Golden brown’s okay if you’re a roll in an oven.
It’s not okay if you’re a tulip tree succumbing to your demise after two, and now a third, summer of drought.
In the spring, I trimmed a branch off the tree, long and central, dried and dead. Surrounding branches appeared alive. Strong. Green buds winking at the rise of the morning sun.
Until this week.
Only a few dozen green leaves remain on the ends of branches–not near enough to allow the tree to soak in the needed energy to survive another season.
“Cut it down,” I will tell my husband this evening as the sun looms large and slides mercifully beneath the horizon. “I can’t stand to watch it die.”
In the fall, when the ground cools and the seasons change and rains come again, I’ll plant another tree.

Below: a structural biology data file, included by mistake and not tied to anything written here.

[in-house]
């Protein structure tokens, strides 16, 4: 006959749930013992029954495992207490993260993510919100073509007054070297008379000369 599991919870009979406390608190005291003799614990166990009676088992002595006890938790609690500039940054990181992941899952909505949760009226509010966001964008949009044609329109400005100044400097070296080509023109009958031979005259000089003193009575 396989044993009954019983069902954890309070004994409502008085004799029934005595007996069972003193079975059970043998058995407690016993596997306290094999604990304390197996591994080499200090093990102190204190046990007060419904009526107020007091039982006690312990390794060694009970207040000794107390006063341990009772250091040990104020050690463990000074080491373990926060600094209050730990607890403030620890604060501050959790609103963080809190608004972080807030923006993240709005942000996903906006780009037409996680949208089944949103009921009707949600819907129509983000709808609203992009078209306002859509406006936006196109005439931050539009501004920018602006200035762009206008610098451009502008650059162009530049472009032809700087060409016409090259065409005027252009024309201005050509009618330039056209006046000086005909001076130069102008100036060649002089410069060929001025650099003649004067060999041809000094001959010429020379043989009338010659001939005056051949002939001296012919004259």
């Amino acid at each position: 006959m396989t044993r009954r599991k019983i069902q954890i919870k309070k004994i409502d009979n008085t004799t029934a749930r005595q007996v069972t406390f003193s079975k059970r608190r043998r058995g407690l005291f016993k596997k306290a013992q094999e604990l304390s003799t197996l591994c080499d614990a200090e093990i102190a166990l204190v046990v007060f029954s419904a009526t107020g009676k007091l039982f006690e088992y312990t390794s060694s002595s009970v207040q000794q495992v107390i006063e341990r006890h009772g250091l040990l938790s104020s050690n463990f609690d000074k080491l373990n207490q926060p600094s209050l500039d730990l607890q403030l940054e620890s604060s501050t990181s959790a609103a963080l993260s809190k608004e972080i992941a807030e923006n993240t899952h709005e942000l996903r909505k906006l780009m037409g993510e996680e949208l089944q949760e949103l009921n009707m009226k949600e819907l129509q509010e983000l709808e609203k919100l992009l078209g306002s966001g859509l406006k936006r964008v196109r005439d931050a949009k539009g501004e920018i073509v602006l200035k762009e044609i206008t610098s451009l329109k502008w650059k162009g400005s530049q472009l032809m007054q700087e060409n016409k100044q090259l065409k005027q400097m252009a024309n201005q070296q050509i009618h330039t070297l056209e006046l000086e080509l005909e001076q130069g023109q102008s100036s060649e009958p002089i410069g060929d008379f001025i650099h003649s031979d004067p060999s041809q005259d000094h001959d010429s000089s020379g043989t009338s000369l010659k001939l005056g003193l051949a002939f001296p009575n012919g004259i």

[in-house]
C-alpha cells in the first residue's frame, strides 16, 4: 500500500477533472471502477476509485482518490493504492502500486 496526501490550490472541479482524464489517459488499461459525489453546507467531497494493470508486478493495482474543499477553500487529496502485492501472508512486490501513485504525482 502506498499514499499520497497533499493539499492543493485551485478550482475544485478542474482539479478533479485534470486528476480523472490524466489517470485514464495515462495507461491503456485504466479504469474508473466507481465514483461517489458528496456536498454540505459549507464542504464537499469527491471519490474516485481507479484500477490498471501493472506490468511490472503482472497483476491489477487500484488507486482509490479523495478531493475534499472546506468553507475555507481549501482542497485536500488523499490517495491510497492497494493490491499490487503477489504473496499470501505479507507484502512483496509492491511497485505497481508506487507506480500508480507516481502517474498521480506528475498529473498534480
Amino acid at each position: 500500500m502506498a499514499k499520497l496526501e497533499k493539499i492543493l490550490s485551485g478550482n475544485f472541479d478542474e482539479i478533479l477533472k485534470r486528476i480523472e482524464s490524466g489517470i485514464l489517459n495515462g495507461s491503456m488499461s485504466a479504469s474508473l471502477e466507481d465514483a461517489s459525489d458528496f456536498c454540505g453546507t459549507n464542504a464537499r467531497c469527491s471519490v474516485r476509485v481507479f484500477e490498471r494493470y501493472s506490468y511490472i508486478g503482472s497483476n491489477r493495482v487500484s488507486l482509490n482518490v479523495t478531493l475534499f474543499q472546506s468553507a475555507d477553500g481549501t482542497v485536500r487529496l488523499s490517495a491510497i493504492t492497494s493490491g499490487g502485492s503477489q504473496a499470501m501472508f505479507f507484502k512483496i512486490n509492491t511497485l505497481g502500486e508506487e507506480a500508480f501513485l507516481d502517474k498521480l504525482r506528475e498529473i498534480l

And I’ll hope.
I’ll hope the droughts don’t come again.
I’ll hope to care for the new one better.
I’ll hope for a replacement to provide shade in that parched and withered corner of our yard.
Yes, grass fades and flowers wither, but still my heart breaks with the branches bent and broken by harsh heat.
Perhaps if the roots pressed deeper . . .
“But blessed is the man who trusts me, God,
the woman who sticks with God.
They’re like trees replanted in Eden,
putting down roots near the rivers—
Never a worry through the hottest of summers,
never dropping a leaf,
Serene and calm through droughts,
bearing fresh fruit every season.”
Jeremiah 17:8 (TMV)